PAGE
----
MessageXchange has announced that it is the first PEPPOL-certified eInvoicing Access Point service provider in Australia and New Zealand.
Earlier this year, Australia and New Zealand announced that they were both adopting the Pan-European Public Procurement On-Line (PEPPOL) interoperability framework for eInvoicing. According to estimates, eInvoicing could save the Australian economy $28 billion over 10 years. The PEPPOL standard, which is governed by the international standards body, OpenPEPPO, allows businesses to easily exchange invoices electronically, eliminating the need for unnecessary data entry and inaccurate optical character recognition (OCR) scanning.
“MessageXchange is thrilled that to be the first PEPPOL-certified Access Point service provider in Australia and New Zealand. E-invoicing can provide huge efficiencies and cost savings to businesses, being 60 to 80 percent more efficient than paper-based processing. (2) This certification is testament to the commitment of MessageXchange to meet the PEPPOL standard and bring efficiencies to Australian and New Zealand businesses,” MessageXchange Managing Director John Delaney said in a press release.
He added, “eInvoicing is becoming a critical tool for Australian organizations. It removes the need for data entry and its inherent errors. Sending invoices electronically significantly reduces chances of it getting lost and shortens the time it takes to receive an invoice, reducing payment times. With the Australian government recently announcing it will pay eInvoices within five days, eInvoicing is set to take off.”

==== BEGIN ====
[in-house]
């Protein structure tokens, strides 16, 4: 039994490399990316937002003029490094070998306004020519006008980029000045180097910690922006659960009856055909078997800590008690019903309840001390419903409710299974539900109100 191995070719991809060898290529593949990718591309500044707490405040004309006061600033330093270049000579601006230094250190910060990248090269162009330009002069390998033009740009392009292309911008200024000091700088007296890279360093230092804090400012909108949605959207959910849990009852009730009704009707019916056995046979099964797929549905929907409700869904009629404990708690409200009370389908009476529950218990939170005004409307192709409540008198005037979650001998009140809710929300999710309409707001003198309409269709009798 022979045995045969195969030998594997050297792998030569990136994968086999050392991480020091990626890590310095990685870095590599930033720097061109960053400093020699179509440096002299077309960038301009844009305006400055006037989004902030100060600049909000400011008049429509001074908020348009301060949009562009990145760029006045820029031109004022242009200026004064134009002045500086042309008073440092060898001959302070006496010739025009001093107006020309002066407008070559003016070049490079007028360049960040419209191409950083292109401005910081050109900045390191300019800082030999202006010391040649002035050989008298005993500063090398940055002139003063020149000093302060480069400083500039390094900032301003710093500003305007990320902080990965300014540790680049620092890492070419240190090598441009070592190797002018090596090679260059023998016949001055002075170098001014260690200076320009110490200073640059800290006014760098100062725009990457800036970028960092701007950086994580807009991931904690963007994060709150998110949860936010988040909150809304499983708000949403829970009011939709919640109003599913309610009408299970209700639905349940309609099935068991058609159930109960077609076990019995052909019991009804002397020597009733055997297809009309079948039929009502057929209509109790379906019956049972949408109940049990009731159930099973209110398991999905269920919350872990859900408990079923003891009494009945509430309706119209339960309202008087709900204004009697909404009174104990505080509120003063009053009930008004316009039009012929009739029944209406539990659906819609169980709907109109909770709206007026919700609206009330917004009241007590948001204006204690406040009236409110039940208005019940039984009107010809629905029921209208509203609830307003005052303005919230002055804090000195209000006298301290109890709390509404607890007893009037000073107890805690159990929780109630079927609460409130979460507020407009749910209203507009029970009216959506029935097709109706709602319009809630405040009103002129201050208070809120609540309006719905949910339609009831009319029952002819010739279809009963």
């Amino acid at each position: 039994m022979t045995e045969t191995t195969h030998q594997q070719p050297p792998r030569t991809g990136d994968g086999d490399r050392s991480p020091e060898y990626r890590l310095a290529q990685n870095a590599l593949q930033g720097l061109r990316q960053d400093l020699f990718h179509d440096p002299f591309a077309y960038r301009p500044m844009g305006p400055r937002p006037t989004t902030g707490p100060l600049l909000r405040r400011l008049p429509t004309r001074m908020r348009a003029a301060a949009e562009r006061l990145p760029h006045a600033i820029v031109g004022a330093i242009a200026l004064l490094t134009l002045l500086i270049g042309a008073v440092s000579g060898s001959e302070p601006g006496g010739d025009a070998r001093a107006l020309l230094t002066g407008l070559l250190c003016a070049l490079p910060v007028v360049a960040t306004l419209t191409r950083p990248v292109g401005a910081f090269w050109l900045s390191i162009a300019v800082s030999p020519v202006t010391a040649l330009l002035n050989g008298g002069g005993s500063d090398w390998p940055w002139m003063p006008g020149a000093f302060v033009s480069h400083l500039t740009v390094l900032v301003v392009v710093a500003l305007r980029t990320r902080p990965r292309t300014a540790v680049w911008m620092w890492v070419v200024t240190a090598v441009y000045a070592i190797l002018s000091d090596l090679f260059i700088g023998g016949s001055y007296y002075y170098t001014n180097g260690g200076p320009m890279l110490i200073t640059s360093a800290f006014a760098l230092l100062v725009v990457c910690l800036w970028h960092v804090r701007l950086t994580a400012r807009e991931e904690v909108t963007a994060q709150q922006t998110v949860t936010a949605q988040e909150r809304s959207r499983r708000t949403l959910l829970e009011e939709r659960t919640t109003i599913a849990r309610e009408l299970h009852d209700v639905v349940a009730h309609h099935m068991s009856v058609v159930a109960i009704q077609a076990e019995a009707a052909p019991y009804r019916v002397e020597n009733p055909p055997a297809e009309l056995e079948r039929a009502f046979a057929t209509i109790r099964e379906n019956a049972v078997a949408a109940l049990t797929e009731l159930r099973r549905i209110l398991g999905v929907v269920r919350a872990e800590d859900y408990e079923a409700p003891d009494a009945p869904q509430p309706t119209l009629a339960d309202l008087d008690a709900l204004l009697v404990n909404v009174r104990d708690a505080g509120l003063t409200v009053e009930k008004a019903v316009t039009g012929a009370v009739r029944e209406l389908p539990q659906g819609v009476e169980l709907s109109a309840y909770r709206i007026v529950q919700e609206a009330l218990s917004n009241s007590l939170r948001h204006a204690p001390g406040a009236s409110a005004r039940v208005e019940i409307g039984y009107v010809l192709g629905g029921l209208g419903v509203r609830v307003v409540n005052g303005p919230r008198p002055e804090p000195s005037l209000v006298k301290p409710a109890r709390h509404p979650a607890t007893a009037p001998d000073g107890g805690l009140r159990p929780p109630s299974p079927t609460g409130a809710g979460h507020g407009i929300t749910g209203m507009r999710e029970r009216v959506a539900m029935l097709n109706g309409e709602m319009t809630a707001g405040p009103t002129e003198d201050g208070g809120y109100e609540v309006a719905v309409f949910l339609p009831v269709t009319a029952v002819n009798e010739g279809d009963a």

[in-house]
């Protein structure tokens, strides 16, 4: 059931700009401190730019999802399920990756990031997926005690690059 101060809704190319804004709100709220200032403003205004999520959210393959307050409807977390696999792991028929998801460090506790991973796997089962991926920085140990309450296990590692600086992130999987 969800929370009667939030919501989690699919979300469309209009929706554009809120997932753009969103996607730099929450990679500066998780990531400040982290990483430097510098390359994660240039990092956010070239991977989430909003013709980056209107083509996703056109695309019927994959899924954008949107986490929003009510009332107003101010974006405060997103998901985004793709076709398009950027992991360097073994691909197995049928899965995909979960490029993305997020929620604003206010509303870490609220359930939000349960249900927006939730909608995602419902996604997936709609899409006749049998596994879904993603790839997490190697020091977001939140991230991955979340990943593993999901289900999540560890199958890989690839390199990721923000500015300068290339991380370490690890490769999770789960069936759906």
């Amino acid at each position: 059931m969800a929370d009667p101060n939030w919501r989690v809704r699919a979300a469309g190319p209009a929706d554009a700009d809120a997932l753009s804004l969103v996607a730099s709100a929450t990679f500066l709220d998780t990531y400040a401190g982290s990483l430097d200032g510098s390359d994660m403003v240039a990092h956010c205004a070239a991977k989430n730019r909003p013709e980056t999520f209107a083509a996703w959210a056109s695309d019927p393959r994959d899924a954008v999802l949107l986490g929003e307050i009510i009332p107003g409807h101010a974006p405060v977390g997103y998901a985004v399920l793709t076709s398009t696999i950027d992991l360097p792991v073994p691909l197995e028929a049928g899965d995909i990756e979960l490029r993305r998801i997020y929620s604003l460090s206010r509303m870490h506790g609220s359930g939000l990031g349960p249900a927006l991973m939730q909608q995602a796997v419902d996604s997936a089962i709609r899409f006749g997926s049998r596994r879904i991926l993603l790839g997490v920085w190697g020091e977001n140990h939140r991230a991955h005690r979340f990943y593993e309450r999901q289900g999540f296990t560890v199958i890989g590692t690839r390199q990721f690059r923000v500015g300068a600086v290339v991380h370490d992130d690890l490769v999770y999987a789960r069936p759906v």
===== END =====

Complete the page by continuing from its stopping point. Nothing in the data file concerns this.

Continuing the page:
In addition, it was revealed in March that both countries were creating the Australia and New Zealand Electronic Invoicing Board (ANZEIB) to create and implement a plan on how eInvoicing will be rolled out over the next few years. This is a plan that both countries have been working on for years after the Australian Tax Office began pushing for a nationwide eInvoicing standard in 2016.
“Research shows it costs $30.87 to process a paper invoice, $27.97 per PDF invoice and only $9.18 per eInvoice — a significant saving,” Australian Small Business and Family Enterprise Ombudsman Kate Carnell said last year.